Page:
Directed by Davis McCallum
Reviewed by David Roberts
Theatre Reviews Limited
“Never, in the field of human conflict, was so much owed by so many to so few.” – Winston Churchill
“We few, we happy few, we band of brothers…” – William Shakespeare, “Henry V”
Long distance truckers are indeed a band of brothers and sisters whose escapades on America’s interstate highways place them among the few. And consumers in the United States owe a great deal to these drivers (the term they prefer) who often put their lives in jeopardy by staying on the road for long hours without rest. The stress of the profession has often led to substance abuse. Long distance drivers Bryan (Michael Laurence), QZ (Tasha Lawrence), and their friend Jim started a newspaper “The Few” to reach out to truckers in and passing through Idaho, give them support, and give them a place to gather and find surcease.
The newspaper is successful until Jim dies unexpectedly and Bryan – in the midst of his bereavement – leaves QZ behind to manage her grief and to manage the newspaper on her own. The events surrounding Jim’s death while behind the wheel of his rig are carefully disclosed in Samuel D. Hunter’s “The Few” currently running at the Rattlestick Playwrights Theater. Mr. Hunter is skilled at providing exposition in increments and keeping the audience in suspense throughout the play. As “The Few” opens, Bryan is returning after his absence of four years to find that QZ has reinvented the newspaper as a personals weekly to keep it profitable and has hired Jim’s nineteen-year-old nephew Matthew (Gideon Glick) as her assistant.
The internal and external conflicts of QZ, Matthew, and Bryan are complicated and drive a suspenseful and challenging plot: suspenseful because the audience has to wait to find out exactly why Bryan has decided to return, why QZ is so unhappy about his return, and why Matthew is completely obsessed with Bryan; challenging because the answers confront the audience with absorbing and rich questions about the meaning of relationships, the dynamics of suicide, and the horrors of bullying and psychological abuse. Perhaps the most challenging question is one QZ asks near the end of the play: “When we were in high school, I never thought we would turn out to be such awful people. How did we turn out to be such awful people?”
To write more about this “awfulness” would divulge too much to future audience members. For this review, it is important to know that under Davis McCallum’s discerning and exacting direction, the ensemble cast proves that it is in the spaces that the promise of hope, reconciliation, and response exist. It is in the gaps, the absences where proto-hope germinates and flourishes. It is among the few and not the many that safety can be found. It is in the prospect of the Y2K grinding down of society’s core that humankind finds prospects of renewal. Y2K is a workable trope in “The Few” for the multitude of threats that face Bryan, QZ, and Matthew as they scramble for safety and avoid the fallout from their unexpected reunion.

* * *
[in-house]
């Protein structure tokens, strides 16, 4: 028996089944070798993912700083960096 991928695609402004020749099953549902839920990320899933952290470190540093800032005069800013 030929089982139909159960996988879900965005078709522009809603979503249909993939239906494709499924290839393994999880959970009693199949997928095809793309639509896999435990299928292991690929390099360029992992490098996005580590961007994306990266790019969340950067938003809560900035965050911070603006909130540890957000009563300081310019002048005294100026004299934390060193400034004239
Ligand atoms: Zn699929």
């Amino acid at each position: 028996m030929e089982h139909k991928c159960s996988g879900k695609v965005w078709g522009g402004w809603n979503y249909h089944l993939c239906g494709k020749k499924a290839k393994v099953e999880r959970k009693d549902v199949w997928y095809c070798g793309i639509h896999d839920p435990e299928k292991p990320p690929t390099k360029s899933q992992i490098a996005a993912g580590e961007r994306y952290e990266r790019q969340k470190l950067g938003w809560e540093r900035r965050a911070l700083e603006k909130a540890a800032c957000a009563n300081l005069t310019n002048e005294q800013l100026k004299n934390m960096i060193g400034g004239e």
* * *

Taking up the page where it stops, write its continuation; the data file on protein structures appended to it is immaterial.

Michael Laurence is hauntingly brilliant as Bryan who, at “the end of his rope,” hopes to reconcile with QZ after walking out on her four years prior to this visit. Bryan has lost his moorings, lost his sense of caring, and is mired in loneliness. Bryan “just doesn’t care anymore. [He] really, really just doesn’t care.”
Gideon Glick shines as the irrepressible Matthew who, after Jim’s death, has nowhere else to go but QZ’s place. Mr. Glick’s ability to embody Matthew’s vulnerability and neediness is extraordinary. After being rebuffed by Bryan, Matthew retorts, “No, actually, you don’t know. When I lost Jim, this paper was the only part of him that I had left. When QZ let me move in, and I started working here, I thought you’d eventually come back, and when you did, I thought you’d understand.” Gideon Glick perfectly channels Matthew’s fear of being alone and Matthew’s wounded spirit from being verbally abused by his homophobic father and ruthlessly bullied by his straight peers. Mr. Glick carefully exposes Matthew’s growth and eventual understanding that Bryan does understand and just wants Matthew to be able to stand on his own and trust his ego strength. Bryan tells Matthew, “The sooner you accept the fact that you are completely alone, the sooner you accept that everyone is completely alone, the better off you’ll be.” That difficult truth sets Matthew free.
Tasha Lawrence has the difficult task of portraying QZ whose life is interrupted by Bryan’s return and his insistence of renewing their relationship. Ms. Lawrence’s QZ is a well-rounded and dynamic character who, like Matthew, grows to understand the need for self-reliance and self-acceptance. In unexpected ways, Bryan’s return brings redemption and release to both QZ and Matthew. The unresolved issue is who will redeem Bryan. Will he have the ego strength to run the newspaper on his own or will he follow in Jim’s footsteps?
We never know – we humans, we few – how much of what we do, we say, or we hint at can mean to someone on the fringe of society, on the edge of self-destruction, in the midst of overwhelming despair. “The Few” addresses this important issue in creative and impressive ways. Be sure to see it before June 8. 2014.